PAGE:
Worker’s compensation insurance protects you and your employees in several different ways. An employee who is injured or becomes ill due to an occupational exposure will receive a portion of his salary, as well as payment of his medical and rehabilitative costs for as long as he is unable to work. For an HIV exposed employee, this would include prophylactic antiretroviral therapy and, if necessary, the long term treatment for HIV or AIDS. The employee also would most likely be eligible for job retraining in the event he is unable to return to his previous role.
Worker’s compensation also protects you as employer. Suppose the above mentioned worker claims you failed to properly train him about universal precautions, and he subsequently develops HIV. He might sue you for hundreds of thousands of dollars in economic damages and pain and suffering, claiming your negligence led to his illness. Even if you prevailed in court, the cost of defending such a lawsuit would be enormous.
Fortunately, most Worker’s Compensation insurance coverage includes Employer Liability insurance, which will pay the cost of defending a lawsuit arising from a work related illness or injury, as well as any monetary settlement or award. It will also help defray the costs associated with a lawsuit brought by a survivor for pain and suffering or wrongful death.
Unlike professional liability insurance, which provides coverage for allegations that you acted negligently in your professional capacity, general liability insurance protects your assets in the event you are liable in a bodily injury, property damage or medical expenses claim. It also applies to allegations of personal or advertising injury made against you or an employee.
General liability insurance protects your assets in many types of third-party claims. Below is a brief summary of the types of issues you might encounter and a synopsis of the ways in which general liability insurance can keep your assets safe.
Accidents happen everywhere, and a busy medical practice presents numerous hazards to employees and patients alike. A patient at your clinic might trip and fall over a stray electrical cord and break his arm, or someone stepping off a gurney could slip in a puddle of water on the floor and sprain his back. In both cases, the injured parties will want compensation for their medical expenses and, quite possibly, pain and suffering.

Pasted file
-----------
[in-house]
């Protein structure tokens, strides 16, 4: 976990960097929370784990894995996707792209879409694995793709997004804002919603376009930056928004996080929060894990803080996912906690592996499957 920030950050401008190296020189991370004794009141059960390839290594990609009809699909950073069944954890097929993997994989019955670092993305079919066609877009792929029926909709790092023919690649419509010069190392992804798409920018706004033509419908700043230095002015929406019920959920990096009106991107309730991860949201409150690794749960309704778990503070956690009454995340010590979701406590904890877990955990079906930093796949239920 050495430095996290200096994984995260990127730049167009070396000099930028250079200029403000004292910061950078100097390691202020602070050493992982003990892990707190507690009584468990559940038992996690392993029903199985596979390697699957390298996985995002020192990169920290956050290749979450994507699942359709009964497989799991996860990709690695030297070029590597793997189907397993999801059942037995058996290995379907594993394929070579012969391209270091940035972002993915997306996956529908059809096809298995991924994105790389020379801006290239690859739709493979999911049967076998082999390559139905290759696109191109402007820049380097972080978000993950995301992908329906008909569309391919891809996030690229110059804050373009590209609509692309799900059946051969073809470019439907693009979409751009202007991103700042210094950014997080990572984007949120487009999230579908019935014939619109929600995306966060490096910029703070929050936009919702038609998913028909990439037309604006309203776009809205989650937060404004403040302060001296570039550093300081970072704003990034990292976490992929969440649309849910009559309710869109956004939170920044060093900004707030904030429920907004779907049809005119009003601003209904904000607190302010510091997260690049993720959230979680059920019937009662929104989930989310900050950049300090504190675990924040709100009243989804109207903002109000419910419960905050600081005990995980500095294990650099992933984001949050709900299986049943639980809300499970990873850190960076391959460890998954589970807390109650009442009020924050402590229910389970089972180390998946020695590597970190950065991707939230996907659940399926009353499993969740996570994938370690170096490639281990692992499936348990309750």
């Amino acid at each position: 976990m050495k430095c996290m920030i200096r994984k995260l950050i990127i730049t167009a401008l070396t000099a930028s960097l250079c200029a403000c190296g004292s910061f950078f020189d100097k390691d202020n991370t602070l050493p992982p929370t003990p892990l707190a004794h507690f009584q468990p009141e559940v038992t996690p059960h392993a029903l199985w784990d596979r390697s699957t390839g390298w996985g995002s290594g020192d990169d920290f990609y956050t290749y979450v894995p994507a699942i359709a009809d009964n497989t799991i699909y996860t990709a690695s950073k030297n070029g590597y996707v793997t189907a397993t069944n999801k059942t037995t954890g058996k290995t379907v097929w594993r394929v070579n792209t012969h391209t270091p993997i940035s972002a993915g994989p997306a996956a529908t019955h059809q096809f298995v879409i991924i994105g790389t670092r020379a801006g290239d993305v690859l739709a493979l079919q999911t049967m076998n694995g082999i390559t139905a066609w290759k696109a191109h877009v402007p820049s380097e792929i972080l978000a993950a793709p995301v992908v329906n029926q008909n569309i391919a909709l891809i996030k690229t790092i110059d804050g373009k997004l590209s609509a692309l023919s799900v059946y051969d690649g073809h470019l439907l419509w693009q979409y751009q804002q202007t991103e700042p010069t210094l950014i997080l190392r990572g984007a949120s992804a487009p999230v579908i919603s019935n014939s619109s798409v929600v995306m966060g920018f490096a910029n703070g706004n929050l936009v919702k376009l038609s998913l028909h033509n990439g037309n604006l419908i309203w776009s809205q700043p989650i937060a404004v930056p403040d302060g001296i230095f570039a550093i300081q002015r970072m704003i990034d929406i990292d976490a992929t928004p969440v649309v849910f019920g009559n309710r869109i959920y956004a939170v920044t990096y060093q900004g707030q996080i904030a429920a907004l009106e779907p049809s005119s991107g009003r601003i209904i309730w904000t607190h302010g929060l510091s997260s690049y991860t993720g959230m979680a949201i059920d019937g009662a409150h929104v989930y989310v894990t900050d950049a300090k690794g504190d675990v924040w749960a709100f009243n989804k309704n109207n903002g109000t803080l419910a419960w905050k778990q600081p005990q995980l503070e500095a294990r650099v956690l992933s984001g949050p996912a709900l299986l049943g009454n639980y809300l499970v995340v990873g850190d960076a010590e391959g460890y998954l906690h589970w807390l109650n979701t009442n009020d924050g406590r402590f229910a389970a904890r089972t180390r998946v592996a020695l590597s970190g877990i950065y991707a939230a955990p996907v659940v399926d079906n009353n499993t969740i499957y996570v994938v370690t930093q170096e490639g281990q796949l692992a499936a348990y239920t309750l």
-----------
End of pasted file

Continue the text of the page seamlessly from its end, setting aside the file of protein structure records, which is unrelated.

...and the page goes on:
General liability insurance protects your assets in just these types of circumstances. It will pay the injured party’s medical and rehabilitation costs as well as your defense costs if you are sued. If the injury results in a lawsuit that is settled in the plaintiff’s favor, the insurance will also pay any monetary damages awarded by the court.
It may seem unlikely that a medical practice could be liable for damage to someone’s property, but whenever you deal with the public, these types of claims occur. Suppose, for example, a patient leaves her purse in your exam room and it disappears: She may demand that your practice reimburse her for the cost of the purse and any property it contained. Similarly, a patient might trip on a frayed rug in your entryway and break his $800 eyeglasses in the fall.
In either case, your general liability insurance would pay to replace or repair the patient’s lost or damaged property. In the rare event that you were sued for such an incident, it would pick up your legal costs as well.